In describing the movie It, the traumatizing film adaptation of yet another Stephen King work, it’s difficult to use descriptors like light-hearted or funny—but that’s perhaps exactly how fans would’ve described the film had director Andy Muschietti chosen to include the alternate ending.
In this much tamer version of the horror flick, we see young Georgie reach into the drain for his sailboat—but instead of getting killed by Pennywise like in the film that made it into theaters, he simply takes the boat from the clown’s hand, thanks him, and leaves. Of course, it’s doubtful that this satirical scene was ever even considered for release, but it’s nice to imagine a world in which the kids of Derry, Maine lived happily ever after.
Image via YouTube
My Best Friend’s Wedding
Though the conclusion to My Best Friend’s Wedding isn’t tragic, per se, it certainly isn’t ideal for Julia Roberts’ Julianne Potter, who ends up alone, watching her best friend and former fling Michael marry the girl of his dreams. This wasn’t always the case, though: In the original version of the film, Potter meets a new love interest at Michael’s wedding, and the film ends with the two of them dancing off into the night. So, why the change of heart?
“They wanted [Potter] dead,” director P.J. Hogan told Entertainment Weekly about the test audience’s visceral reaction to the film’s original ending. “They just couldn’t understand her motives.”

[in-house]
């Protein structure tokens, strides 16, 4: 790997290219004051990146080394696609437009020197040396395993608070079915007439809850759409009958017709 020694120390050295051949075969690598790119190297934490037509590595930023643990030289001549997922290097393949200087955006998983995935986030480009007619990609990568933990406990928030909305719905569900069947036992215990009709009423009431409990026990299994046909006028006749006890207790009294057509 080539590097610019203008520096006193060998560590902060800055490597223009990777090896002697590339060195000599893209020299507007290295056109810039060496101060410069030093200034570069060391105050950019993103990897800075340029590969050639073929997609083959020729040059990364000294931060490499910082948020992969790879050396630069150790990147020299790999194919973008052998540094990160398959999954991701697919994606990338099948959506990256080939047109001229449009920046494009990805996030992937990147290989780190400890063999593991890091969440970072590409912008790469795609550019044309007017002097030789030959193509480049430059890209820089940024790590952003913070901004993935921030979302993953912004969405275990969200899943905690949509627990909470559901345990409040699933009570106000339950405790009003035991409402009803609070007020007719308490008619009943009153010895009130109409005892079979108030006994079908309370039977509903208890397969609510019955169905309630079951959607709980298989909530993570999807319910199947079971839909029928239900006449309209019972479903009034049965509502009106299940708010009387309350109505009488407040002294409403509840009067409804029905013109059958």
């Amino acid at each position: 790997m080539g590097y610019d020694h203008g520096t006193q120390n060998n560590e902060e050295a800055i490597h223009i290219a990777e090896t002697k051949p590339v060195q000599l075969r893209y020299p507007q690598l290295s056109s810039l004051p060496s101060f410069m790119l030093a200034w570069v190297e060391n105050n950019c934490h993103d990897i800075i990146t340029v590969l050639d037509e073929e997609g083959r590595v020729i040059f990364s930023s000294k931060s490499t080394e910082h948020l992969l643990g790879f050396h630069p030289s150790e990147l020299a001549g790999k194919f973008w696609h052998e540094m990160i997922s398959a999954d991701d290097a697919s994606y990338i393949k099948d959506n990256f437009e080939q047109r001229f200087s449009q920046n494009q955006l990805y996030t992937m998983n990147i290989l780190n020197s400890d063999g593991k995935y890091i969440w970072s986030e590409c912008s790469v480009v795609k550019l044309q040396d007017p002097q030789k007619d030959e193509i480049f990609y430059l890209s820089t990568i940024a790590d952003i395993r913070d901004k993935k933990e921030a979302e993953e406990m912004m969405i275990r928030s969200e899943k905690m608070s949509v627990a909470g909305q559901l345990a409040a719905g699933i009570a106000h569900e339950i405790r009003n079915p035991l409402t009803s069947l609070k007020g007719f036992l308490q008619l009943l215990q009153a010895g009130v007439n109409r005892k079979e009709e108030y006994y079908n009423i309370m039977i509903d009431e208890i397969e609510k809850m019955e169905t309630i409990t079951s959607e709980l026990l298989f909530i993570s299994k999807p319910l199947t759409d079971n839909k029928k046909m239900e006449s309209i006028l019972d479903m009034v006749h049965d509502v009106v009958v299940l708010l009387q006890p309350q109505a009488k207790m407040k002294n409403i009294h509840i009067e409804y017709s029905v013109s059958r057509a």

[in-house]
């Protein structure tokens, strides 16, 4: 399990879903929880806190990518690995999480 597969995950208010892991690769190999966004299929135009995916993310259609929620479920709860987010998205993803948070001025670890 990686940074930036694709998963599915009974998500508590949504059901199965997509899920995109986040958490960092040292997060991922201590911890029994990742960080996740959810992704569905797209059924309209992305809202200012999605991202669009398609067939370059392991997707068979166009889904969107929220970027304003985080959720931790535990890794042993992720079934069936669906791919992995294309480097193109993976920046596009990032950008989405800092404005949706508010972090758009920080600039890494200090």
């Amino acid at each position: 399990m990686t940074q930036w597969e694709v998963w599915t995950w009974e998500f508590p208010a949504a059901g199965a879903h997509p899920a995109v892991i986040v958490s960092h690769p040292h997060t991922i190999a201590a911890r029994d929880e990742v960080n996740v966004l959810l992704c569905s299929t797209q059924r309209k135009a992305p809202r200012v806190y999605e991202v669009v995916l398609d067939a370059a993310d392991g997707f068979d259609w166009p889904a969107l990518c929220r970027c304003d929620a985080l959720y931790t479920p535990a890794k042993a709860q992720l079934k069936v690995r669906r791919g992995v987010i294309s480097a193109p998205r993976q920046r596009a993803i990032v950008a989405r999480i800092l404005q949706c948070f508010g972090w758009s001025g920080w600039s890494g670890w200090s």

In what is now considered one of Stanley Kubrick’s most iconic scenes, the 1964 political satire Dr. Strangelove ends with Major J. T. Kong straddling a nuclear weapon and a montage of atomic bombs blowing up everywhere. However, Kubrick’s original vision for the film was slightly less dark: Though the world was always going to end, the original film concluded with a pie fight in the war room instead.
After careful consideration, the director decided that the pie fight scene was “a disaster of Homeric proportions” that was “not consistent with the satiric tone of the rest of the film,” and so the dark nuclear ending that we know was born.